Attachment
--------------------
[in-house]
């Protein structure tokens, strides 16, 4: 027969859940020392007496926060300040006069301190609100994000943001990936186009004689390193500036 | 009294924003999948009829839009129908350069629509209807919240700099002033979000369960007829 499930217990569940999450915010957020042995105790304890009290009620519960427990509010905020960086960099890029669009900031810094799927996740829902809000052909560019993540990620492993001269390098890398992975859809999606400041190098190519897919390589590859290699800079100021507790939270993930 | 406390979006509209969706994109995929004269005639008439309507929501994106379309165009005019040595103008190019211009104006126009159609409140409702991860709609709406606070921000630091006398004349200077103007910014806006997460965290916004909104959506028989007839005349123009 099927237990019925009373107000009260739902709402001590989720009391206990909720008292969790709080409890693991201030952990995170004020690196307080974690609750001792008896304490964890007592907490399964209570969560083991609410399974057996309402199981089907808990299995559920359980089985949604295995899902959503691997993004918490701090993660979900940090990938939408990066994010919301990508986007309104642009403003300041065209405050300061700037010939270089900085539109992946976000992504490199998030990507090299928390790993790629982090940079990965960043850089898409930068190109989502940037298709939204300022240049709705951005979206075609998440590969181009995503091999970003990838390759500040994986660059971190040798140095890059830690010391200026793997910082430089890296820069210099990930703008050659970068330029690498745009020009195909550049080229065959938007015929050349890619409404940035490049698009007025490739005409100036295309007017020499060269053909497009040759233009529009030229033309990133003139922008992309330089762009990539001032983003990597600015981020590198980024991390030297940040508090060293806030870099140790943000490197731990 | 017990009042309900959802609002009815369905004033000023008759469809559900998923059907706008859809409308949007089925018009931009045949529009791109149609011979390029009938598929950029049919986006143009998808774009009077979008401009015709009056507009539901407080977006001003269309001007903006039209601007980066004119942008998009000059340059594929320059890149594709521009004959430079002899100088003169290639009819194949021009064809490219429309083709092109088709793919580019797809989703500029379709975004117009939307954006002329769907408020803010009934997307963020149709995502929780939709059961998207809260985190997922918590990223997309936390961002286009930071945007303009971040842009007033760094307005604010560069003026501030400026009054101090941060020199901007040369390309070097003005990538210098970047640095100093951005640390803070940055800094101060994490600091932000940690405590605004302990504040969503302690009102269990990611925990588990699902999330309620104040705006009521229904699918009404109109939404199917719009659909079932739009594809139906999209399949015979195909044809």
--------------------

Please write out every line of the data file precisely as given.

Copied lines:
[in-house]
């Protein structure tokens, strides 16, 4: 027969859940020392007496926060300040006069301190609100994000943001990936186009004689390193500036 | 009294924003999948009829839009129908350069629509209807919240700099002033979000369960007829 499930217990569940999450915010957020042995105790304890009290009620519960427990509010905020960086960099890029669009900031810094799927996740829902809000052909560019993540990620492993001269390098890398992975859809999606400041190098190519897919390589590859290699800079100021507790939270993930 | 406390979006509209969706994109995929004269005639008439309507929501994106379309165009005019040595103008190019211009104006126009159609409140409702991860709609709406606070921000630091006398004349200077103007910014806006997460965290916004909104959506028989007839005349123009 099927237990019925009373107000009260739902709402001590989720009391206990909720008292969790709080409890693991201030952990995170004020690196307080974690609750001792008896304490964890007592907490399964209570969560083991609410399974057996309402199981089907808990299995559920359980089985949604295995899902959503691997993004918490701090993660979900940090990938939408990066994010919301990508986007309104642009403003300041065209405050300061700037010939270089900085539109992946976000992504490199998030990507090299928390790993790629982090940079990965960043850089898409930068190109989502940037298709939204300022240049709705951005979206075609998440590969181009995503091999970003990838390759500040994986660059971190040798140095890059830690010391200026793997910082430089890296820069210099990930703008050659970068330029690498745009020009195909550049080229065959938007015929050349890619409404940035490049698009007025490739005409100036295309007017020499060269053909497009040759233009529009030229033309990133003139922008992309330089762009990539001032983003990597600015981020590198980024991390030297940040508090060293806030870099140790943000490197731990 | 017990009042309900959802609002009815369905004033000023008759469809559900998923059907706008859809409308949007089925018009931009045949529009791109149609011979390029009938598929950029049919986006143009998808774009009077979008401009015709009056507009539901407080977006001003269309001007903006039209601007980066004119942008998009000059340059594929320059890149594709521009004959430079002899100088003169290639009819194949021009064809490219429309083709092109088709793919580019797809989703500029379709975004117009939307954006002329769907408020803010009934997307963020149709995502929780939709059961998207809260985190997922918590990223997309936390961002286009930071945007303009971040842009007033760094307005604010560069003026501030400026009054101090941060020199901007040369390309070097003005990538210098970047640095100093951005640390803070940055800094101060994490600091932000940690405590605004302990504040969503302690009102269990990611925990588990699902999330309620104040705006009521229904699918009404109109939404199917719009659909079932739009594809139906999209399949015979195909044809």